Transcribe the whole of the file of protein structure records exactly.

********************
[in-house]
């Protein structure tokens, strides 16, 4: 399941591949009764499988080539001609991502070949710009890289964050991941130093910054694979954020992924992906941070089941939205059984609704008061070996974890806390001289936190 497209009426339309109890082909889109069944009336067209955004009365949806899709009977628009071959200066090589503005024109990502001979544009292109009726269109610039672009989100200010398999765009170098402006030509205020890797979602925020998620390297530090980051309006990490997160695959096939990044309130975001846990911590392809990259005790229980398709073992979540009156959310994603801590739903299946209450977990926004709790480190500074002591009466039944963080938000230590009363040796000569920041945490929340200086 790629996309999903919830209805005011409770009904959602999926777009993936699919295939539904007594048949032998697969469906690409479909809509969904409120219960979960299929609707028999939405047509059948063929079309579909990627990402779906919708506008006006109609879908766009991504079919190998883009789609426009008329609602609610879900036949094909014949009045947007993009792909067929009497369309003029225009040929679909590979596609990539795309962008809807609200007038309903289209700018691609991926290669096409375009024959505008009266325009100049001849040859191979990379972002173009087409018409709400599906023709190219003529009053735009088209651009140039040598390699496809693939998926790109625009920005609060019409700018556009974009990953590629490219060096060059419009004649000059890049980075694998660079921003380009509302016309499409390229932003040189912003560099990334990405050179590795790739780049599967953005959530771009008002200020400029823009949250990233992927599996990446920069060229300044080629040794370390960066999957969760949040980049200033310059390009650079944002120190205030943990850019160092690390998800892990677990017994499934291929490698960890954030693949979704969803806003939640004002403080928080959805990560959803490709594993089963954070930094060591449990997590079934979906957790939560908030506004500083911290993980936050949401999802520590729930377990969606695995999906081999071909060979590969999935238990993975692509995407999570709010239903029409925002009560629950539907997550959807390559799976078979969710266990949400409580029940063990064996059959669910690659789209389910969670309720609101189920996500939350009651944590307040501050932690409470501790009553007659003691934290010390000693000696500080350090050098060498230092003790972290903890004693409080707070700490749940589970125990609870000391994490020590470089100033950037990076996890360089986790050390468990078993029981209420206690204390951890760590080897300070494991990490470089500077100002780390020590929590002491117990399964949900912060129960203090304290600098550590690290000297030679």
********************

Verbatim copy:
[in-house]
């Protein structure tokens, strides 16, 4: 399941591949009764499988080539001609991502070949710009890289964050991941130093910054694979954020992924992906941070089941939205059984609704008061070996974890806390001289936190 497209009426339309109890082909889109069944009336067209955004009365949806899709009977628009071959200066090589503005024109990502001979544009292109009726269109610039672009989100200010398999765009170098402006030509205020890797979602925020998620390297530090980051309006990490997160695959096939990044309130975001846990911590392809990259005790229980398709073992979540009156959310994603801590739903299946209450977990926004709790480190500074002591009466039944963080938000230590009363040796000569920041945490929340200086 790629996309999903919830209805005011409770009904959602999926777009993936699919295939539904007594048949032998697969469906690409479909809509969904409120219960979960299929609707028999939405047509059948063929079309579909990627990402779906919708506008006006109609879908766009991504079919190998883009789609426009008329609602609610879900036949094909014949009045947007993009792909067929009497369309003029225009040929679909590979596609990539795309962008809807609200007038309903289209700018691609991926290669096409375009024959505008009266325009100049001849040859191979990379972002173009087409018409709400599906023709190219003529009053735009088209651009140039040598390699496809693939998926790109625009920005609060019409700018556009974009990953590629490219060096060059419009004649000059890049980075694998660079921003380009509302016309499409390229932003040189912003560099990334990405050179590795790739780049599967953005959530771009008002200020400029823009949250990233992927599996990446920069060229300044080629040794370390960066999957969760949040980049200033310059390009650079944002120190205030943990850019160092690390998800892990677990017994499934291929490698960890954030693949979704969803806003939640004002403080928080959805990560959803490709594993089963954070930094060591449990997590079934979906957790939560908030506004500083911290993980936050949401999802520590729930377990969606695995999906081999071909060979590969999935238990993975692509995407999570709010239903029409925002009560629950539907997550959807390559799976078979969710266990949400409580029940063990064996059959669910690659789209389910969670309720609101189920996500939350009651944590307040501050932690409470501790009553007659003691934290010390000693000696500080350090050098060498230092003790972290903890004693409080707070700490749940589970125990609870000391994490020590470089100033950037990076996890360089986790050390468990078993029981209420206690204390951890760590080897300070494991990490470089500077100002780390020590929590002491117990399964949900912060129960203090304290600098550590690290000297030679």